“Live and let live.” This sentence is almost synonymous to the golden rule almost everyone is familiar with. However, we have to acknowledge that Gert himself is questioning the real meaning of this golden rule. Thus, his statement about living and letting others live should be examined independently.  Indeed this statement of Gert is excellent and I do not only agree to it but I have to say that I strongly agree with what has presented. As opposed to the rule of “Love thy neighbor as thyself” which is very ideal and could not be achieved by normal human beings, “live and let live” offers humanity a chance to be of morally virtuous character. Morality should not be something very ideal or very utopian yet unachievable, instead, it should be something that humans can attain. As explained, morality should be a positive guide of life embodying the “lessening of evil”, not its elimination or the perfection of human values: as long as humans can live with each other in harmony, morality does not require more of it. However, a morally virtuous person tries to lessen every evil in his deed, thereby retaining the good or better side of his character. In this situation, it is where a “better” morality is achieved, more than just passively living and letting others live.
When the good moral agents act upon the virtuous character of a moral being, it makes him, as encouraged by those moral agents, act positively towards the achievement of more “lesser evil” as he helps out others around him. Thus, quoting Gert, “morality consist of more than requirements; it also encourages people to help others, to prevent and relieve the harms they are suffering.”
Morality, I agree with Gert, is not something that requires strict compliance to the ideals but to the achievement of the basic rules that govern co-existence among humans and not a set of severe ideal rules that require obedience. The applicability of morality is on everyone, thus, it should be inherent for morality to be achievable and can be followed by anyone. Morality is not a one-time guide for an action, instead, it is a guide for life letting each human live with each other. Living with each other is not possible without their permission and efforts towards harmonious co-existence. Thus, one should not kill others because he does not want to be killed by others. But this is not as simple as this rule. Gert emphasized that this kind of rule must have reason behind it. The reason itself is morality. As previously presented in {I} the ten moral acts of a morally virtuous person do not allow him to kill, nor the rules allow him to hurt others. These guiding rules apply to everyone.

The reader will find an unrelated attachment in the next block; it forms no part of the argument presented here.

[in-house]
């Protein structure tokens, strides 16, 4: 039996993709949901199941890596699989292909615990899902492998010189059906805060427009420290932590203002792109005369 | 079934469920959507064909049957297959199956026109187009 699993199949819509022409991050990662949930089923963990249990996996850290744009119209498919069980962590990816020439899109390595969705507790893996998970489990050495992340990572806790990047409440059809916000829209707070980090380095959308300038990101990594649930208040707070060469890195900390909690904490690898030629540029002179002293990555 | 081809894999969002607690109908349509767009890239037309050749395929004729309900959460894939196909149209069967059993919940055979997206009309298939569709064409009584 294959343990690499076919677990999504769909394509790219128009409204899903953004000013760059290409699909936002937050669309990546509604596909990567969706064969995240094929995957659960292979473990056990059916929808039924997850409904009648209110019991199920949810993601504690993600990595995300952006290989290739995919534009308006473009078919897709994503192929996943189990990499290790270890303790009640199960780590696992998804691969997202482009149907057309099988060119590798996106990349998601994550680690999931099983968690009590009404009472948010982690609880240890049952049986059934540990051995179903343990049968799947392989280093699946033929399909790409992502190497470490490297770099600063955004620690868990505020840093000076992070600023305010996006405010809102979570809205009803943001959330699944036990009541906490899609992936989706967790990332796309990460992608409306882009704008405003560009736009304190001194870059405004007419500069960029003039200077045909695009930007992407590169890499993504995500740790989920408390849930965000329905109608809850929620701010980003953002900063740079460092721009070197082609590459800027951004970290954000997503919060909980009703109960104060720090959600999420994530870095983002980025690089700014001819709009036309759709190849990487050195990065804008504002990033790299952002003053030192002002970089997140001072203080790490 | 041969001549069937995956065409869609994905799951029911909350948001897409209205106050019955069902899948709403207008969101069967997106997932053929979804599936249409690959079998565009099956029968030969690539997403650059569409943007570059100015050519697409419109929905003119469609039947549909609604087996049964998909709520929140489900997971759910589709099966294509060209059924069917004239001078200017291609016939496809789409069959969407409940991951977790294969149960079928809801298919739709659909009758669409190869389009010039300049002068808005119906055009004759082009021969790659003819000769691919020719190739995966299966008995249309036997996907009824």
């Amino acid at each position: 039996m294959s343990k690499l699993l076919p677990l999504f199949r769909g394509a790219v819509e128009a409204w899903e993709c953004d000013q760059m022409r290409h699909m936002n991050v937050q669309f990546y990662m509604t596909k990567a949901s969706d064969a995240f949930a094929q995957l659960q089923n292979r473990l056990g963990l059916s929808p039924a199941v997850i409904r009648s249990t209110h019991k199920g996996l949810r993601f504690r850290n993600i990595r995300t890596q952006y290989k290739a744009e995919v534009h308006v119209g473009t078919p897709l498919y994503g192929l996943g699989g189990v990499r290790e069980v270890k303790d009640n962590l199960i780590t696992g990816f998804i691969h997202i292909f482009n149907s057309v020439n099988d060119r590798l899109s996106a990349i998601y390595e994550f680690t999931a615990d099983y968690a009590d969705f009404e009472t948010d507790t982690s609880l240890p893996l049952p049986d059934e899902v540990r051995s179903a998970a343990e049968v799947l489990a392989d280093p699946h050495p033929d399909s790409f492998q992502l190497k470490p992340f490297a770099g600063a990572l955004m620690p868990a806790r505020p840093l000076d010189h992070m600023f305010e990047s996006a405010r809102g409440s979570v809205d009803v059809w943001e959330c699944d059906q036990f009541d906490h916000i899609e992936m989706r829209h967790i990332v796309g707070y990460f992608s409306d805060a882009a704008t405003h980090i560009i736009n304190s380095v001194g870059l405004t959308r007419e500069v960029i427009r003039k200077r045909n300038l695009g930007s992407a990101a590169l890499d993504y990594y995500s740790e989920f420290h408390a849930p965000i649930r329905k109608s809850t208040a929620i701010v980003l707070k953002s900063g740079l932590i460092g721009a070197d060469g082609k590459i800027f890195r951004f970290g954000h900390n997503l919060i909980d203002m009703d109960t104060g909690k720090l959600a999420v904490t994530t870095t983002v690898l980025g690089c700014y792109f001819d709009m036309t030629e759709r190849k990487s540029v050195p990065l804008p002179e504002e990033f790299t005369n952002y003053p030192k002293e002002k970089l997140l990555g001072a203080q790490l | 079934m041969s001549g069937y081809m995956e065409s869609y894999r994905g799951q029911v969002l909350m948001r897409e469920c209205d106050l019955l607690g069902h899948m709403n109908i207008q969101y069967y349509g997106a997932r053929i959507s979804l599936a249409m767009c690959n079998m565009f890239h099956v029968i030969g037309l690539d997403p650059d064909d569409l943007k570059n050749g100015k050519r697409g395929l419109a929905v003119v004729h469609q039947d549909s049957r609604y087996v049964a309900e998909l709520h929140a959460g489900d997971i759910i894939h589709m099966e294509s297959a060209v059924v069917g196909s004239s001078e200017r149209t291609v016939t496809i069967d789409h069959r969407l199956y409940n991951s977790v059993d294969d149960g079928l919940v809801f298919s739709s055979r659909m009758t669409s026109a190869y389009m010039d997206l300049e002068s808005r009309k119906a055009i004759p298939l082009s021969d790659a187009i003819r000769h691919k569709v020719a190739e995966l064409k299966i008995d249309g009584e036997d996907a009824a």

The ideas that Gert presented in his book, and in fact in all of his philosophical arguments on morality, it can be viewed that he has parallel ideas to that of John Stuart Mill. In Mill’s idea of morality and the moral worth of an action he has emphasized the importance of overall utility in having the greatest happiness and pleasure for the greater number of individuals. This argument runs parallel to that of Gert who pointed out that having pleasure is not wrong and one’s self interest is not necessarily in contradiction with his morality. One’s self interest is his pleasure. Moreover, in Gert’s idea of  “goods, evil and rationality” (Morality versus Slogans, 1989) he noted that it is evil to act and result to a “loss of pleasure” while under his arguments on moral rules, he stated that a person, to be act in accordance with these rules must  not “cause pain” and must not “deprive pleasure”.
It is to be understood however in the idea to “live and let live” that one’s pleasure must not cause pain to others. Therefore, what is important in the lives of human beings is that everyone can live happily in harmonic peace with each one, for all maintains their own pleasure without depriving the same from others. “Live and let live”!

Broadway Danny Rose (1984). On-line. Available from http://www.imdb.com/title/tt0087003/plotsummary . Internet. Accessed 12 May 2008.
Gert, B. 1989. Morality versus Slogans Paper Presented to the Center for the Study of Ethics in Society, Western Michigan University, Kalamazoo, Michigan. Article on-line. Available from http://aristotle.tamu.edu/~rasmith/Courses/251/gert-paper.html . Internet. Accessed 11 May 2008.
Gert, B., ed. 2005. The Definition of Morality, The Stanford Encyclopedia of Philosophy (Summer 2005 Edition), Edward N. Zalta.